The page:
CSRD: Revolution instead of evolution

The green regulatory reporting tsunami and its impact

The Corporate Sustainability Reporting Directive (CSRD) is designed to be impactful for companies in particular, as it outlines how and what sustainability information needs to be reported. The result of this regulation is that reporting on environmental, social and governance (ESG) topics is no longer a nice added extra, as the regulation intends to put non-financial reporting on par with financial reporting. The elements which need to be disclosed are clearly defined for the first time and made mandatory, in addition to how they must be determined, managed and overseen as well as the format of the reporting, including the digital delivery of datapoints and third-party assurance.

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EU's Green Deal and Sustainable Finance Framework Combat Climate Change and Drive Sustainability

The European Union (EU) has identified climate change and environmental degradation as an existential threat on a global scale. To mitigate the consequences of them, the EU has introduced the European Green Deal, which aims to transform the EU into a modern, resource-efficient and competitive economic space. Its targets are to reduce greenhouse gas emissions by at least 55% by 2030 (compared to 1990 levels) and to become climate neutral by 2050. Furthermore, it aims to decouple economic growth from the use of resources, and to ‘leave no person or place behind’. A comprehensive policy package has been introduced to achieve this ambitious agenda, including the EU sustainable finance framework. It comprises several regulations mandating the transformation to sustainability reporting for corporations and the financial industry. Its goal is to establish a framework that supports the reorientation of capital flows towards sustainable activities, the implementation of sustainability into mainstream risk management as well as fostering transparency and long-termism. The regulations are complex, interlinked and will initiate a new era of non-financial reporting.


The study focuses on the Corporate Sustainability Reporting Directive (CSRD) and its impact on companies. By analysing the context and requirements of the directive, the scope as well as corresponding disclosure topics and mechanisms are derived. Moreover, an overview of the current green regulatory landscape in Switzerland is provided. Finally, the study presents possible ways for companies to prepare for the implementation of the complex disclosure requirements of the CSRD.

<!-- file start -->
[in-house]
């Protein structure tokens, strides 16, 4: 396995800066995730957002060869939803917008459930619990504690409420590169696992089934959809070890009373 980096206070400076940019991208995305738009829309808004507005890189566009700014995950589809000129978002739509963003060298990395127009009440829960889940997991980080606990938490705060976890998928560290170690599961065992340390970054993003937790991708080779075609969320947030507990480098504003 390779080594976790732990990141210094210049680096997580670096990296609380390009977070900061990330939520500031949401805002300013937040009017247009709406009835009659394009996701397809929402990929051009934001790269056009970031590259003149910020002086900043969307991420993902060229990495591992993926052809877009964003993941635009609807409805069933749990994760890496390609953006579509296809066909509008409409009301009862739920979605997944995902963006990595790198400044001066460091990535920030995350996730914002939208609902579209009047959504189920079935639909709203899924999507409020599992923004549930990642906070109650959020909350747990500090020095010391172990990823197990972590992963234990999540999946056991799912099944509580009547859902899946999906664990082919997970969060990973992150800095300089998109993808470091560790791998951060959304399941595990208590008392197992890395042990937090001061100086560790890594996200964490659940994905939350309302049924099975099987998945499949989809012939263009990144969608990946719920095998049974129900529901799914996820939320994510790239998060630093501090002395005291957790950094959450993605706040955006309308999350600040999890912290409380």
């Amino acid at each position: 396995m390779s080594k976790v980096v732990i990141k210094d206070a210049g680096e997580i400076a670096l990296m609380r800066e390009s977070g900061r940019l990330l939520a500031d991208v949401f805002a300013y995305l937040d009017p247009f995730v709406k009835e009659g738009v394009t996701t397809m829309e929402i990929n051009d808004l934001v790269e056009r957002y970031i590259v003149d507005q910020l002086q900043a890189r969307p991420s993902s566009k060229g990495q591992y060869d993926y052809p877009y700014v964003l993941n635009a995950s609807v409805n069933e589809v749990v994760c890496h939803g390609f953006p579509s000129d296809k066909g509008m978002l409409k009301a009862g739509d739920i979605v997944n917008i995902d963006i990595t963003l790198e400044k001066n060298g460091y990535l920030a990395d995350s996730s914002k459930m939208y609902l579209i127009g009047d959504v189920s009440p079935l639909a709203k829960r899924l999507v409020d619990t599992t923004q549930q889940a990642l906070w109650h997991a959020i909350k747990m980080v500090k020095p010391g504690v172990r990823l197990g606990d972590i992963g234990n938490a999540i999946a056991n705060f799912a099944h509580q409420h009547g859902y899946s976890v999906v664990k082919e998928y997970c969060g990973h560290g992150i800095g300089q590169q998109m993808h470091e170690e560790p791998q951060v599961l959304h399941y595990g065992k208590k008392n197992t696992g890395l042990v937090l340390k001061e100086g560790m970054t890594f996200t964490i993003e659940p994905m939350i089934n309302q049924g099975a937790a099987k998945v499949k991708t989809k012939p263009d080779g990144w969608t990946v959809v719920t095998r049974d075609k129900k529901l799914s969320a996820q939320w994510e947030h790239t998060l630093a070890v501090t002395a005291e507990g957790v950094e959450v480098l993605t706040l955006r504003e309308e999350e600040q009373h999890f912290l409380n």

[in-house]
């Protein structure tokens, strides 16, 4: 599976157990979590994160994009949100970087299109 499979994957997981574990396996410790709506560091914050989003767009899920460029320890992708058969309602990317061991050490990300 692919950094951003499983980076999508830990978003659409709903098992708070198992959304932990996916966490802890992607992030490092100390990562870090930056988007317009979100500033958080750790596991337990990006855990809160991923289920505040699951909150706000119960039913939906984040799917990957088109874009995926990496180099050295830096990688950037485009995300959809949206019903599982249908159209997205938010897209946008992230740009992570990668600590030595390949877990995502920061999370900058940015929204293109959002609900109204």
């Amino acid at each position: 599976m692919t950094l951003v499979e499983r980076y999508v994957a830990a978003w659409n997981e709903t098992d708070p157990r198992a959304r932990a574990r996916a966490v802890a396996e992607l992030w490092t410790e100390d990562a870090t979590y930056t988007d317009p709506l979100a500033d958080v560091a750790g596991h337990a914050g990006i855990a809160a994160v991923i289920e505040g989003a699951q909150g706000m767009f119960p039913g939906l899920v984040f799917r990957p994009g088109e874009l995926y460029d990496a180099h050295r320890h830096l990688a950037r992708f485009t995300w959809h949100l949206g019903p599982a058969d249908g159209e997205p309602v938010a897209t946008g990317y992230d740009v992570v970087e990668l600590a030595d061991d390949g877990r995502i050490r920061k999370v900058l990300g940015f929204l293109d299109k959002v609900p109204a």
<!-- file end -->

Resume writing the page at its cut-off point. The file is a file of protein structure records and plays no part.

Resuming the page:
Literature Review and Analysis: Conducted to understand the context and requirements of the Corporate Sustainability Reporting Directive (CSRD).

Examination of the Green Regulatory Landscape: Assessing the existing environmental regulations and frameworks in Switzerland.

Synthesis and Recommendations: Synthesizing findings and providing guidance for companies to prepare for CSRD implementation.

Key findings


The CSRD will impact Swiss companies. Companies may be directly in scope or face pressure from players along their value chain, which are in scope and transfer disclosure requirements. It is furthermore expected that Swiss regulations will (at least partially) align with the CSRD in the future.


The CSRD is one of the most comprehensive regulatory ESG frameworks to date whose requirements are legally binding. The requirements are complex and may result in changes to companies’ business strategies as well as an overhaul of reporting structures. Due to the ambitious timeline, companies within the scope are faced with a significantly constrained timeframe for implementing the CSRD.


Companies are well advised to start their ESG reporting journey as early as possible and not to delay. Also, those who implement the CSRD early will send out an important message to the market, and will ultimately be providing their companies with a strengthened risk management system, reduced exposure to greenwashing and will enhance their reputation by adequately addressing material ESG topics.

«The CSRD revolutionizes ESG reporting. If done well, companies can identify strategic opportunities, increase their ESG rating, digitalize their processes & systems, emerge with a strengthened sustainability risk management system, reduced exposure to greenwashing, and enhanced reputation by adequately addressing material ESG topics.»

Dr. Antonios KoumbarakisSustainability & Strategic Regulatory Leader, PwC Switzerland

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Contact us

Dr. Antonios  Koumbarakis

Dr. Antonios Koumbarakis

Partner, Sustainability & Strategic Regulatory, PwC Switzerland

Tel: +41 58 792 45 23

Craig Stevenson

Craig Stevenson

Partner, Sustainability & Climate Change Leader, Advisory , PwC Switzerland

Tel: +41 78 975 08 62

Christophe Bourgoin

Christophe Bourgoin

Partner, Investor Reporting and Sustainability Platform Leader, PwC Switzerland

Tel: +41 58 792 25 37

Erik Steiger

Erik Steiger

Partner, Sustainability Tax & Legal Leader, PwC Switzerland

Tel: +41 58 792 59 40

Dr. Astrid Offenhammer

Dr. Astrid Offenhammer

Senior Manager, Sustainability Regulation & Reporting, PwC Switzerland

Tel: +41 78 696 32 11

Sofia Jaccard

Sofia Jaccard

Senior manager, Sustainability & Strategic Regulatory, PwC Switzerland

Tel: +41 58 792 26 87

Rahel Blumer

Rahel Blumer

Manager, Sustainability & Strategic Regulatory, PwC Switzerland

Tel: +41 76 568 20 51

Lara Rossi

Lara Rossi

Senior Associate, Sustainability & Strategic Regulatory, PwC Switzerland

Tel: +41 58 792 43 47